Many of you have asked how you can help support Quincy Street Missional Church and Ma Siss’s family during this time of her passing.
If you live in the Boston area, we’d love to have you join us for her funeral on Saturday at 11am (details below).
If you can’t make it and still want to help out, we are trying to raise money to cover the funeral costs and to help support the church moving forward.
Ma’s last words last Wednesday morning to her granddaughter were, “Please promise me that nothing happens to the church.” The church is Ma’s legacy.
This is a great way to honor her to help Quincy Street / Ma Siss’s Place continue to be a place where people can find meet Christ and find grace in their time of need.
Idene Wilkerson “Ma Siss”
Saturday, August 31st - 11:00am
Greater Love Tabernacle Church, 101 Nightingale Street, Dorchester, MA 20125
Oak Lawn Cemetery, 44 Cummins Highway, Roslindale, MA 02123
Quincy Street Missional Church – 266 Quincy Street, Dorchester, MA 02125
In lieu of flowers, please help keep Ma Siss’s dream alive of serving the spiritual and social needs of the neighborhood by making checks out to “Quincy Street Missional Church” and mailing to the following address:
Mr. Bill Bonnice
Attn: Quincy Street Missional Church
49 Bakersfield Street
Dorchester, MA 02125
If you missed the article from last week’s Boston Globe about Ma Siss, you can read it here.
“A person will worship something, have no doubt about that. We may think our tribute is paid in secret in the dark recesses of our hearts, but it will out. That which dominates our imaginations and our thoughts will determine our lives, and our character. Therefore, it behooves us to be careful what we worship, for what we are worshiping we are becoming.” - Ralph Waldo Emerson
Mark Regnerus and Jeremy Uecker wrote a book called Premarital Sex that I was looking thru in preparing for our current series called To Love & Be Loved. It’s all sociology and research. No moral arguments here, just stating what they’ve learned from numerous surveys and interviews. In the last chapter they share 10 Myths about Sex & Relationships based on their extensive research:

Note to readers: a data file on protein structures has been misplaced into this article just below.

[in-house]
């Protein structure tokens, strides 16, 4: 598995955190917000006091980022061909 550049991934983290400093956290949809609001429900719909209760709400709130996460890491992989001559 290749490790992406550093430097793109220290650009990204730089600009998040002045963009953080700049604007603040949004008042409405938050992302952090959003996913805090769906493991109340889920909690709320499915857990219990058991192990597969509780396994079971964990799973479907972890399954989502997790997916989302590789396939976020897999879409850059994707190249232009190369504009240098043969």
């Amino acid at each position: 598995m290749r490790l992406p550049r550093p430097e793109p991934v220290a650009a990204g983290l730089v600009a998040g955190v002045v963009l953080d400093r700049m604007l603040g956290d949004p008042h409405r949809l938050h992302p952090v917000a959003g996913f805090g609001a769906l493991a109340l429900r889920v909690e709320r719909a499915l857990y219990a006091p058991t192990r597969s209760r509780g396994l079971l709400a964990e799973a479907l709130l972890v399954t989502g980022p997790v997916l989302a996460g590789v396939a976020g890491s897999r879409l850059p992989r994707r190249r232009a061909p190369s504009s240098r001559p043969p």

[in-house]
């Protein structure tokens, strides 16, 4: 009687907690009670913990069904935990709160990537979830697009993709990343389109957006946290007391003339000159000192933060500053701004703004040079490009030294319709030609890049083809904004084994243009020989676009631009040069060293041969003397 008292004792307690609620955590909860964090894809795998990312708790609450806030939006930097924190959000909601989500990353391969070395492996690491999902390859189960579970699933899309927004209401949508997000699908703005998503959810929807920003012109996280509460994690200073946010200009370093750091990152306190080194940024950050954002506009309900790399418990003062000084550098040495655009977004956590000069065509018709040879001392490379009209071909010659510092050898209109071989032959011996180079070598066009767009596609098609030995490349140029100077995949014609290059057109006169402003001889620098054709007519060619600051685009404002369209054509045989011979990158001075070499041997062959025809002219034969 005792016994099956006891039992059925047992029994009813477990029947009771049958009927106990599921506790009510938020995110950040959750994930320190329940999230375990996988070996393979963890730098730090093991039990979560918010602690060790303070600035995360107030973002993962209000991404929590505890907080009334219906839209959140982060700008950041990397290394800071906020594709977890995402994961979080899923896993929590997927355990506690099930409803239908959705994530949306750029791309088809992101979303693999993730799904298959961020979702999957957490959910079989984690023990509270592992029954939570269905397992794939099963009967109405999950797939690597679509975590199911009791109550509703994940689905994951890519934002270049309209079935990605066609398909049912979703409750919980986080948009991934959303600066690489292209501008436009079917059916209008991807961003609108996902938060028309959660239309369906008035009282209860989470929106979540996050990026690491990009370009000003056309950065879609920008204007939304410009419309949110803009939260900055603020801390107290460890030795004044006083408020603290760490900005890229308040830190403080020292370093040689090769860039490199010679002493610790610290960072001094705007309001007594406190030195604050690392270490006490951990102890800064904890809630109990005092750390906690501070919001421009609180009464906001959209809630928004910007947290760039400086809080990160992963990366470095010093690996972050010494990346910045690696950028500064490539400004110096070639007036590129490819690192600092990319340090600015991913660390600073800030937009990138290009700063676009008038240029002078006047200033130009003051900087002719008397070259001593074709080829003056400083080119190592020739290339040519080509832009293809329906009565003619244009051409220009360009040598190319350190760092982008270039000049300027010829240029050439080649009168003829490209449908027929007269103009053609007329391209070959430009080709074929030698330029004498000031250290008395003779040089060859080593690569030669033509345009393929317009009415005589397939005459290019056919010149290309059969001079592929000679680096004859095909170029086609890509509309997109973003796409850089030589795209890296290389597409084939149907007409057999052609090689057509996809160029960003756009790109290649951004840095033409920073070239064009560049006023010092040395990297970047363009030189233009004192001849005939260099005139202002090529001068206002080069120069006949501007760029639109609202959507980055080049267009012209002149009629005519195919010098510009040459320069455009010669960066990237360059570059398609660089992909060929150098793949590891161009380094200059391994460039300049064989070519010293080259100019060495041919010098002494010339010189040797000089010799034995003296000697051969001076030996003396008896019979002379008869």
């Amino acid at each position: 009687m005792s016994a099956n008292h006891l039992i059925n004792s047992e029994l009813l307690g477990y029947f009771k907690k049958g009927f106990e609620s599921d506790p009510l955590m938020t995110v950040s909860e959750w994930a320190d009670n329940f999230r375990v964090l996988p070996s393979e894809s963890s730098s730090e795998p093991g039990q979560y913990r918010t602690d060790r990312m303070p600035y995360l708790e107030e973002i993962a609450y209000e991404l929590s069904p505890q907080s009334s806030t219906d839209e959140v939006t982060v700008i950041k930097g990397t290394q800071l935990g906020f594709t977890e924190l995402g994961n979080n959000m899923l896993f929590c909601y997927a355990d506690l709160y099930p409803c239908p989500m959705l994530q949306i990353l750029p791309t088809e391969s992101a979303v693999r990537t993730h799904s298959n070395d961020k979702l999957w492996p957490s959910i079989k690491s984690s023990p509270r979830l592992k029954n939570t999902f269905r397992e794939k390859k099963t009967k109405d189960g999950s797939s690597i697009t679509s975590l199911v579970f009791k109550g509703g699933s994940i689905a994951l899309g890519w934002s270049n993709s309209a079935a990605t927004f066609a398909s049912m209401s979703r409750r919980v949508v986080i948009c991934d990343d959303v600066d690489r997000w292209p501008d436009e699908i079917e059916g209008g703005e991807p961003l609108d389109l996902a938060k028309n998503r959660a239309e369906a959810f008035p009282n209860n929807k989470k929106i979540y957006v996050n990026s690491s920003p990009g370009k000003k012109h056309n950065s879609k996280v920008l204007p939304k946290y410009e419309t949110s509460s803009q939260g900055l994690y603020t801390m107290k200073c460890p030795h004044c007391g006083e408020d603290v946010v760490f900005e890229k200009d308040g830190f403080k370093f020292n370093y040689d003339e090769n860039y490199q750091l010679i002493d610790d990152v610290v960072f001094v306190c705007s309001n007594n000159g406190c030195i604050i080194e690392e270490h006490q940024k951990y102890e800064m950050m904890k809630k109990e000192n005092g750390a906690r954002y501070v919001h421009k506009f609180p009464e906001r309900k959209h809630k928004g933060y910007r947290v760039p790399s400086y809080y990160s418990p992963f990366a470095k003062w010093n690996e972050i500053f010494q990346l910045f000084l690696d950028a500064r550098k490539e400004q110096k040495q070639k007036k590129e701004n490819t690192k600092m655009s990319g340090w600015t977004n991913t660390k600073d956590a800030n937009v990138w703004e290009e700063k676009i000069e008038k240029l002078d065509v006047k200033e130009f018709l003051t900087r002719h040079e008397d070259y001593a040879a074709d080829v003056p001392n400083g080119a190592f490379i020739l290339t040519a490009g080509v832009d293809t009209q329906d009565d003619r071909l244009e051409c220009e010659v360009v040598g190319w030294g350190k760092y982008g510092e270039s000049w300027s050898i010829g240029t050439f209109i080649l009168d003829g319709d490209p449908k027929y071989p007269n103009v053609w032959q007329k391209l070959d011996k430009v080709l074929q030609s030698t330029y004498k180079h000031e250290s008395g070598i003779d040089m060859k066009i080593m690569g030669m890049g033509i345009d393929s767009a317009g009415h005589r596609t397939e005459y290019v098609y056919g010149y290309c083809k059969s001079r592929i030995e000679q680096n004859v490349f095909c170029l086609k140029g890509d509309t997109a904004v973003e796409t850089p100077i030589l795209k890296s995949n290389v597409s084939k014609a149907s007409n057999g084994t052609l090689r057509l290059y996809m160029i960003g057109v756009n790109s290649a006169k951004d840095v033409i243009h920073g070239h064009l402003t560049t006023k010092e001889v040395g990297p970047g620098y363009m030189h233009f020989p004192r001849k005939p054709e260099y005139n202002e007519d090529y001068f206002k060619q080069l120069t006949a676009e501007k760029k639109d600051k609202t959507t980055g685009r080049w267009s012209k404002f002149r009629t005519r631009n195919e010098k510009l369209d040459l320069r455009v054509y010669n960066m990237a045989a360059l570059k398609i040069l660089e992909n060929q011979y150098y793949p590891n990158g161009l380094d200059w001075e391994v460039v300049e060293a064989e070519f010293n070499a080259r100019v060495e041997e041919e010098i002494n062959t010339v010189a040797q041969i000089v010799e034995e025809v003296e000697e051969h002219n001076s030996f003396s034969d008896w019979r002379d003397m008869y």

1. Long-term exclusivity is a fiction.
2. The introduction of sex is necessary in order to sustain a fledging or struggling relationship.
3. The sexual double standard is inherently wrong and must be resisted by any means.
4. Boys will be boys. That is, men can’t be expected to abide by the sexual terms that women may wish to set.
5. It doesn’t matter what other people do sexually; you make your own decisions.
6. Port won’t affect your relationships.
7. Everyone else is having more sex than you are.
8. Sex need not mean anything.
9. Marriage can always wait.
10. Moving in together is definitely a step toward marriage.
This Sunday I’m going to be sharing about a study done of over 86 different countries in human history that found that sexual fidelity (pre-marital and post-nuptual) was the single most important predictor of a nation’s ascendency. More on that later.
To listen to last week’s message that kicked off our series on To Love & Be Loved where we talked about identity click here.
"One of the greatest ironies of the history of Christianity is that its leaders constantly gave in to the temptation of power - political power, military power, economic power, or moral and spiritual power - even though they continued to speak in the name of Jesus, who didn’t cling to his divine power, but emptied himself and became as we are.
The temptation to consider power an useful instrument of the proclamation of the Gospel is the greatest of all. We keep hearing from others, as well as saying to ourselves, that having power, provided it is used in the service of God and your fellow human beings, is a good thing.
With this rationalization, crusades took place, inquisitions were organized, Indians were enslaved, positions of great influence were desired, episcopal palaces, splendid cathedrals, and opulent seminaries were built, and much moral manipulation of conscience was engaged in. Every time we see a major crisis in the history of the Church, such as the great schism of the tenth century, the reformation of the sixteenth century, or the immense secularization of the twentieth century, we always see that a major cause of rupture is the power exercised by those who claim to be followers of the poor and powerless Jesus.